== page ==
9. 9. Ufagafa Ray Tulafono, Director, American Samoa Department of Marine and Wildlife Resources. Mr. Tulafono has been director of DMWR off and on since 1985. He holds college degrees in both chemistry and biology. The traditional village-based system in America Samoa helps the local government formulate policies and address climate change issues. Land use permits for building homes and other structures are facilitated by village chiefs, especially regarding communal lands. Village residents plant trees along the coastlines and build seawalls using sawed sections of coconut tree trunks to help fight erosion. Village residents oversee traditional practices that sustain fishing near wetlands and near-shore areas. Village-managed protected areas underthe guidance of matais have been introduced to address the decline in subsistence catches that have beendocumented in some areas. Climate change may have contributed to the absence of some seasonal fish species likeakule in some villages, but traditional practices of requiring ula mosooi, and banning village residents from sellingthe lau catch, may bring back these species. Not all climate change effects are negative. The old farmers believe thatclimate change may have resulted in an abundance of bananas and breadfruits, which have provided more stablefood by maturing several times a year instead of their normal one to two seasons per year. Some villages havedecided to move inland after the devastation by the 2009 tsunami. Traditional village knowledge and practices ofsharing resources and planting certain crops during certain seasons and at certain areas may ease the relocation. Paulokaleioku Timothy Bailey, Manager, Haleakala National Park, Hawaii. Mr. Bailey is recognized as a premier authority of the relationship between native Hawaiian natural resources and culture. He has given numerous presentations on this topic at Kamehameha Schools, University of Hawaii, Hawaii high schools, National Park Services and the Hoohanohano I Na Kupuna puwalu series. He has worked since 1992 as a biological science technician for the Haleakala National Park on Maui and now serves as the manager for the Park’s aviation, fire, feral animal removal and management program. He is an expert in living, working and adapting to remote conditions and in tracking and capturing animals and is a certified primary bird surveyor in Hawaiian forests.Climate change has been noted through Native Hawaiian generational knowledge, and ancient Hawaiian chants talkabout how the people recognized and adapted to it. With only two definite seasons in Hawaii—kau (dry) and ho`oilo(wet)—the Hawaiians needed to observe the natural resources to adapt and survive. Climate effects on theseresources were observed and then acted upon. Inventory of all available resources is also critical when confined toan island. One chant, the Kumulipo, provides information as a reference. This knowledge has been passed throughgenerations and is the basis for Native Hawaiians’ ability to adapt. Adaptability allows nature to take course andallows Hawaiians to identify the positives and the negatives of natural processes. A changing climate, introductionof invasive species, and modern development must be viewed together to understand the true effects of climatechange. The natural resources are the only reliable tool in recognizing climate change. If natural elements continueto be damaged and ignored, then Native Hawaiians lose their ability to recognize, adapt and be identified as NativeHawaiians. Pualele Penehuro “Pene” Lefale, Manager, International Affairs Office, Meteorological Service of New Zealand. Mr. Lefale is the manager of the International Affairs Office with the Meteorological Service of New Zealand Ltd. (MetService). He is also the alternate permanent representative of New Zealand with the World Meteorological Organization. Prior to taking up this new role, he was a climate researcher with the New Zealand National Institute of Water and Atmospheric Research Ltd. Pene was the first and only Samoan to be awared the Nobel Peace Prize for his work on the United Nations Intergovernmental Panel on Climate Change (IPCC) in 2007. He was one of the lead authors of the IPCC’s Working Group II Chapter 16: Small Islands.One of his research papers, “Ua afa le aso—Stormy weather today: Traditional ecological knowledge of weather andclimate. The Samoa experience,” was the first to explore indigenous knowledge of weather and climate forecastingin a Pacific Island (available online at www.springerlink.com/content/w4170n44610n2431/?MUD=MP). Page | 9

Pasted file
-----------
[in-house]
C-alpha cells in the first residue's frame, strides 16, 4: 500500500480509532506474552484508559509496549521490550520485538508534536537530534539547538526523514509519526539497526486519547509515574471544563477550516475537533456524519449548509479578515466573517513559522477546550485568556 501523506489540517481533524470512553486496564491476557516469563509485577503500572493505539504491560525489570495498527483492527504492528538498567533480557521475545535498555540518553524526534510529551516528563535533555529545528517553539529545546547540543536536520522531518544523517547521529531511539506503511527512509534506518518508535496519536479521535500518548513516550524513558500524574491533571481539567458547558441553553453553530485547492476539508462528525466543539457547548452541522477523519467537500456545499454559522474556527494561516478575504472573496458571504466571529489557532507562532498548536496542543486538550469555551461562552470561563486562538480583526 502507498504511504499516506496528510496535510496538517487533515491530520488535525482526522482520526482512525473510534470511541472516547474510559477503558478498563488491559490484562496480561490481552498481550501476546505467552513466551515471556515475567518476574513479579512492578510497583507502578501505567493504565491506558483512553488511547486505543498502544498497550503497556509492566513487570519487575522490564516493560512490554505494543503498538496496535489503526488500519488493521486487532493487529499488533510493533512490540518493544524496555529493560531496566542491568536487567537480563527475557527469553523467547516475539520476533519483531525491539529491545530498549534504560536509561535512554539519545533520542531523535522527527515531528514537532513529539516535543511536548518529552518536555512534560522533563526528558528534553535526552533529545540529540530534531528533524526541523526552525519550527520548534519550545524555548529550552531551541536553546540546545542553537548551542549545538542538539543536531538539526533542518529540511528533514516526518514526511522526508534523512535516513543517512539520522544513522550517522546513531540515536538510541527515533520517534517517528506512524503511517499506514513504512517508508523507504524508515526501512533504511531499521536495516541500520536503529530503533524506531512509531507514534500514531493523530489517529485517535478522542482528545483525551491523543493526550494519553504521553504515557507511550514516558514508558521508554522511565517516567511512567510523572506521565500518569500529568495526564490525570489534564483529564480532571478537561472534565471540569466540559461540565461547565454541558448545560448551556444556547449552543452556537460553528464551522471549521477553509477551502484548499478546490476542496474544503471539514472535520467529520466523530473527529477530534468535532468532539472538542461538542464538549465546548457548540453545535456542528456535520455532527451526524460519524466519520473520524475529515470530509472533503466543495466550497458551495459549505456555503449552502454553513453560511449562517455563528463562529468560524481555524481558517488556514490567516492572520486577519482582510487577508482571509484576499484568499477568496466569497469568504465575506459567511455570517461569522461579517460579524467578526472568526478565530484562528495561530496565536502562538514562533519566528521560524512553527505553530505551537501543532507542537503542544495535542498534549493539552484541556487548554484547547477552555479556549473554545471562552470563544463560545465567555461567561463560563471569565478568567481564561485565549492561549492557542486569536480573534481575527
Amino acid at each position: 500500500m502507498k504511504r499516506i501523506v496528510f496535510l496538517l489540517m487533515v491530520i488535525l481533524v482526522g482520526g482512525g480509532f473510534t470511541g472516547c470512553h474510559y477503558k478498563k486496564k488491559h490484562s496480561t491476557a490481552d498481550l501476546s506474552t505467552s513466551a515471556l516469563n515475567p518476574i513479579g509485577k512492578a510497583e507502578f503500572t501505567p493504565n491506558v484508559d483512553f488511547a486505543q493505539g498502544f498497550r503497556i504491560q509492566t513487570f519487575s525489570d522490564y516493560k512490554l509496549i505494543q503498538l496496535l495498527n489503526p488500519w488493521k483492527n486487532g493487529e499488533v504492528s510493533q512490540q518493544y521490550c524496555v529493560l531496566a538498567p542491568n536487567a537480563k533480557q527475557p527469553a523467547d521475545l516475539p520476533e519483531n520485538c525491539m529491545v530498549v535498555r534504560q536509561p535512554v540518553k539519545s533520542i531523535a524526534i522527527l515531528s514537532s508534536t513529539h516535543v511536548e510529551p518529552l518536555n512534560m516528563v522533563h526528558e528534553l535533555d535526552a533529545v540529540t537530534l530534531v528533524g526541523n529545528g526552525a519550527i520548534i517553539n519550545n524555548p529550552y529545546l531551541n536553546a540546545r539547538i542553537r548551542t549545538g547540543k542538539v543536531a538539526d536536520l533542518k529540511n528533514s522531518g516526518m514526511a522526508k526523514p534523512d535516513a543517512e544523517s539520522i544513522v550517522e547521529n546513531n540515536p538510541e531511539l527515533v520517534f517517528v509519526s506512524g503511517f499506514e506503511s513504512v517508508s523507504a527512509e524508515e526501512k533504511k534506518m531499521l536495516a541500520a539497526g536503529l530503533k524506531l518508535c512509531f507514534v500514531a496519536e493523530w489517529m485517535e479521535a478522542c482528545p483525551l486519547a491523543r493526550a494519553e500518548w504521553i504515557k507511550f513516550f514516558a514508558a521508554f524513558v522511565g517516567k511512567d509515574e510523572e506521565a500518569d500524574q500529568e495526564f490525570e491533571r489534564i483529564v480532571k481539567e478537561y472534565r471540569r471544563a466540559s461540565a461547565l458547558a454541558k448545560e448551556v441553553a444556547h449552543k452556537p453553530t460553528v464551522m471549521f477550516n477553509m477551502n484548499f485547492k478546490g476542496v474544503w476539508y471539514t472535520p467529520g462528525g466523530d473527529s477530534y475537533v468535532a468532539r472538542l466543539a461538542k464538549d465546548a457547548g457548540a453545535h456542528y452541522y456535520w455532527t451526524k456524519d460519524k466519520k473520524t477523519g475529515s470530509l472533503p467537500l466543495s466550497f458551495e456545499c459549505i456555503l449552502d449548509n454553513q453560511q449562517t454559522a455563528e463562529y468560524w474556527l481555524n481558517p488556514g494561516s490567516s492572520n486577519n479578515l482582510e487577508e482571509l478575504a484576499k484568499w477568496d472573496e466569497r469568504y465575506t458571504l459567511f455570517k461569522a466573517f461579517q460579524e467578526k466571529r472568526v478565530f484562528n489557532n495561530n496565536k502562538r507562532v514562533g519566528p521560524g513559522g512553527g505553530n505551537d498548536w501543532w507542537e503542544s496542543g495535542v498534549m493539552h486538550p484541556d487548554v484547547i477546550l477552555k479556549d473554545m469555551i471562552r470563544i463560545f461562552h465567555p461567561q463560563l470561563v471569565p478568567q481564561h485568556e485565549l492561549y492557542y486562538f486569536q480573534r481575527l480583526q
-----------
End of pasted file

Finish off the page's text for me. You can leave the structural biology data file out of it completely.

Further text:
10. 10. The Pacific Islands Regional Climate Assessment (PIRCA), a US government initiative led by NOAA, is acollaborative effort to assess the climate change scientific knowledge, impacts and adaptive capacity in Hawaii, theUS territories and the US-affiliated Pacific Islands. The main features influencing the climate in this region are theWest Pacific monsoon, the intertropical convergence zone (ITCZ), the South Pacific convergence zone (SPCZ) andsubtropical high pressure systems and associated trade winds and cold fronts. Physical and biological indicators oflocal and regional climate change include CO2 concentrations, ocean chemistry, temperature, rainfall, stream baseflow, sea level, winds, waves, extreme weather and climate, habitat and species distribution. Exposure, sensitivityand adaptive capacity to climate change are different for high volcanic islands versus low atoll islands and for builtversus natural environments. In the Pacific Islands, there is a fundamental link between culture, the environment andthe economy. Building partnerships is fundamental for sustaining regional climate assessment process andaddressing the impacts of climate change across isolated and diverse islands. Enhancing Western science withtraditional knowledge is a partnership that is being explored in areas such as Samoa, Cook Islands andAotearoa/New Zealand. Page | 10